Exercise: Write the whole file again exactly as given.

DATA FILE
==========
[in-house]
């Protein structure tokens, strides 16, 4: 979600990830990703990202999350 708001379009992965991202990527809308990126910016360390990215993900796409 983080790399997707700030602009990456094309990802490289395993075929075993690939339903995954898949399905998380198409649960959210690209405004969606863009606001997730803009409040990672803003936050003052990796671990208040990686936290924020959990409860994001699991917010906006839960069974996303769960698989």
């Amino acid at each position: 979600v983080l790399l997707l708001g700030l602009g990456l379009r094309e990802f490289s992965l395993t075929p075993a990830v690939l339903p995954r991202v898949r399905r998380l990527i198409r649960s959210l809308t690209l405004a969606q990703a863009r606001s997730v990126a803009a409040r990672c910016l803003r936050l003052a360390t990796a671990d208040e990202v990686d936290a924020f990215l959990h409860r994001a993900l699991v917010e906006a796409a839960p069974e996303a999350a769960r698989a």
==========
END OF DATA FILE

[in-house]
């Protein structure tokens, strides 16, 4: 979600990830990703990202999350 708001379009992965991202990527809308990126910016360390990215993900796409 983080790399997707700030602009990456094309990802490289395993075929075993690939339903995954898949399905998380198409649960959210690209405004969606863009606001997730803009409040990672803003936050003052990796671990208040990686936290924020959990409860994001699991917010906006839960069974996303769960698989």
């Amino acid at each position: 979600v983080l790399l997707l708001g700030l602009g990456l379009r094309e990802f490289s992965l395993t075929p075993a990830v690939l339903p995954r991202v898949r399905r998380l990527i198409r649960s959210l809308t690209l405004a969606q990703a863009r606001s997730v990126a803009a409040r990672c910016l803003r936050l003052a360390t990796a671990d208040e990202v990686d936290a924020f990215l959990h409860r994001a993900l699991v917010e906006a796409a839960p069974e996303a999350a769960r698989a």